Kansas State Wildcats in Linea Vieja, Costa Rica

One word – transformational! Our recent trip to Linea Vieja in Costa Rica was nothing short of extraordinary. The 20 wildcats from Manhattan, Kansas experienced a week that truly exceeded anything we could have every imagined.


Waiting in the airport on day one there was much excitement about what the trip could be.  There were discussions about the community, the project, the challenges of building a court during the rainy season, the food and the sleeping conditions. After an eventful day of travel the group woke up the next morning anxious to get to work, only to be thrown into their first lesson of the trip “Tico time.”  Conor, the resident Peace Corps volunteer who worked with the community to prepare for the project, explained that everything happens on Tico time due to the country embracing the ‘Pura Vida’ lifestyle. Our group quickly learned that Tico time meant things would happen when they happen. 4 hours later we arrived at our new home and were greeted by the smiling faces of the community members. Seeking to dive right in, we got unloaded and made our way to the work site. Tasks were assigned and we got our first taste of the work we would be doing. Buckets of gravel and sand were being mixed with water, fiber mesh and cement to make the concrete mixture. From there the wheelbarrow team transported the mixture to our first slab. Spirits were high after we successfully completed one eighth of the court and then it was on to an evening of cultural dancing and games.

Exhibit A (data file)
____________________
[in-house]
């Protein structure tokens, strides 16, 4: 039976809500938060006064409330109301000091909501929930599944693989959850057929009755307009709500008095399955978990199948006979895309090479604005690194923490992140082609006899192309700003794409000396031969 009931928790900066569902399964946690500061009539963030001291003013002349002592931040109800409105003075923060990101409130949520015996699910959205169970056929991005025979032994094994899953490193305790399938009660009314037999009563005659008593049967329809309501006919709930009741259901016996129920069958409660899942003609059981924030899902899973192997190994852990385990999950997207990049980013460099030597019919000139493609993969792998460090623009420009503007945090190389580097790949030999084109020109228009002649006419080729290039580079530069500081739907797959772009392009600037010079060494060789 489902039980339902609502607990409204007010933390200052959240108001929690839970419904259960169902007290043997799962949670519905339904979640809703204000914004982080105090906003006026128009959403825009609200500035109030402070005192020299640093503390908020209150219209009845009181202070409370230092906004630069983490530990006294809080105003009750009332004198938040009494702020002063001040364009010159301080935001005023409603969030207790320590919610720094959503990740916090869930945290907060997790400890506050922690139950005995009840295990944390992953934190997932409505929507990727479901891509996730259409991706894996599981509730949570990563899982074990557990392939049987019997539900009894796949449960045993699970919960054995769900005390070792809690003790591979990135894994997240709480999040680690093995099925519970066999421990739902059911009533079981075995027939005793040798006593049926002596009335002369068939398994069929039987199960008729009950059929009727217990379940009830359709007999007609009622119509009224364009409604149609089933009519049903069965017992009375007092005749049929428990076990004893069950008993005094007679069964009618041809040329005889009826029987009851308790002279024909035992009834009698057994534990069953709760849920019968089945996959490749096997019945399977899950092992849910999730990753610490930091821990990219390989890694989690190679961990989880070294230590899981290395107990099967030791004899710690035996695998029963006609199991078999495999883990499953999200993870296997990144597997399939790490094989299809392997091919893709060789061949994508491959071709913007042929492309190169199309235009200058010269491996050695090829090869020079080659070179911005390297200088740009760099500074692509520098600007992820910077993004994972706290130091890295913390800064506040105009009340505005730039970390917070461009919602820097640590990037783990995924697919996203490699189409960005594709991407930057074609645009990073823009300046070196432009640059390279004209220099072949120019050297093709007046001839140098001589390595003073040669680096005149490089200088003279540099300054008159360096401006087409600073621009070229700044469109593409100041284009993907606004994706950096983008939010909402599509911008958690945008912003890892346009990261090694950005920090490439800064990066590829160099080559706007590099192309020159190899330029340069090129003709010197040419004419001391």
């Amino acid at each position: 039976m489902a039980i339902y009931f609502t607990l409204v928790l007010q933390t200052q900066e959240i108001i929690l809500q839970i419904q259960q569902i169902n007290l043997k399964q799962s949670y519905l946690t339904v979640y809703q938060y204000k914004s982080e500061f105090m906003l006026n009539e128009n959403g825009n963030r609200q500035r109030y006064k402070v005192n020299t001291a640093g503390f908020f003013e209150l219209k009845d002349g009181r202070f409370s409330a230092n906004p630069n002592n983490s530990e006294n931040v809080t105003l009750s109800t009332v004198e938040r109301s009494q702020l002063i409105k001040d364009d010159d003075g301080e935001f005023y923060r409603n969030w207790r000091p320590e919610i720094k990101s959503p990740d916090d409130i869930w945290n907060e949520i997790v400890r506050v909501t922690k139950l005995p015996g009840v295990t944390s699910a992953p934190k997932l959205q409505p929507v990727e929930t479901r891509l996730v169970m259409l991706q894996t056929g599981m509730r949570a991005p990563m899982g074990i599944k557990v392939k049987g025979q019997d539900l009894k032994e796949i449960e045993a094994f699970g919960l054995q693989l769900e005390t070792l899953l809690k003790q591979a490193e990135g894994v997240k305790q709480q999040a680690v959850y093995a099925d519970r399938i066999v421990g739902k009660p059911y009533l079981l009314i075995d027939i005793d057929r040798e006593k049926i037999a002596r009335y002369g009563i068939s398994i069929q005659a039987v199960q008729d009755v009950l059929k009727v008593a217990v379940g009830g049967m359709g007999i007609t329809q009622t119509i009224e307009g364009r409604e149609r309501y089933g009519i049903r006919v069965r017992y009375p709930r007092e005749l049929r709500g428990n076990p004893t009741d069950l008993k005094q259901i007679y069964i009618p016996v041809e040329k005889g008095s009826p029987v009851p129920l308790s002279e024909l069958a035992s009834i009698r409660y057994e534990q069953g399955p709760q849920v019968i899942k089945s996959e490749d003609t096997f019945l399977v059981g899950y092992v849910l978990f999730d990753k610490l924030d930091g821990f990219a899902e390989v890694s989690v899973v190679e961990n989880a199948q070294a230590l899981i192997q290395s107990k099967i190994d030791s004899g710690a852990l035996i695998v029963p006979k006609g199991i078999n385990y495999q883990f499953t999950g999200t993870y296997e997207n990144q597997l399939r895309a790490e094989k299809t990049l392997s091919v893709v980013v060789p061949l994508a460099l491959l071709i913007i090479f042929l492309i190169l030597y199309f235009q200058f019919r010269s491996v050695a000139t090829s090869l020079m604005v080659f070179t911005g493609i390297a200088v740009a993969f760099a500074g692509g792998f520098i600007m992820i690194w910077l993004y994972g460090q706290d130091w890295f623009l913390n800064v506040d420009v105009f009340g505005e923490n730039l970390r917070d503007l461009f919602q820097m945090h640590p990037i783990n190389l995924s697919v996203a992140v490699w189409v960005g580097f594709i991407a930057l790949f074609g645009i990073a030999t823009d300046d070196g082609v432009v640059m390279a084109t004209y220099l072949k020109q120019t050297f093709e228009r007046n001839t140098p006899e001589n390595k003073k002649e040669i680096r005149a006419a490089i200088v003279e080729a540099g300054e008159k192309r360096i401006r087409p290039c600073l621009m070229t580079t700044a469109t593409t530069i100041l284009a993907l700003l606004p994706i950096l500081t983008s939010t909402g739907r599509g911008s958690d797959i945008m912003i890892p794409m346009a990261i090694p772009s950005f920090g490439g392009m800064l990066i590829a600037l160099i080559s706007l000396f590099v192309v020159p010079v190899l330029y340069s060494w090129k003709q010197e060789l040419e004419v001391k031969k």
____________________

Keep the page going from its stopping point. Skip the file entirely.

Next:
Youth from the community began the evening with two traditional dances, wowing all 20 gringos in attendance. Up next was something our athletes were very used to – competition! From sack races to musical chairs to balancing acts, it was gringos against ticos. We even learned a few new games, one of which resulted in a lot of “oohs” and “ahhs” as Dane’s impeccable vertical wowed the audience. That evening was a great way to break the ice and begin to build relationships with the community. Despite the language barrier we were able to engage in a fun lighthearted evening and set the tone for the rest of the week.



6:30am came early the next morning as the team was greeted by roosters crowing and rainfall. Despite skepticism on whether or not we would be able to get to work, we parted our mosquito nets, rolled off of our mattresses and geared up.  Not be conquered by the rain, Connor reported that our contractor was on site and ready to go. Excited we grabbed gloves, ponchos and rain jackets and made our way to the site.  After draining the court and preparing the land we were yet again off to work. Moving like a well-oiled machine we cranked out 3 slabs of the court before the heavy rains caused us to cease work for the day. Feeling accomplished the team prepared themselves for another evening of fun with the community. Tonight was bingo night. Much of the community came out to participate and win prizes ranging from soccer balls to kitchen supplies. The evening ended with the group enjoying dinner and discussing our “challenges”. Derek Nesland, president of Courts for Kids, challenged us to tasks each day to help better integrate us into the community and learn about their culture. Initially skeptical, the group found the challenges very helpful in providing a way to initiate interaction and conversation.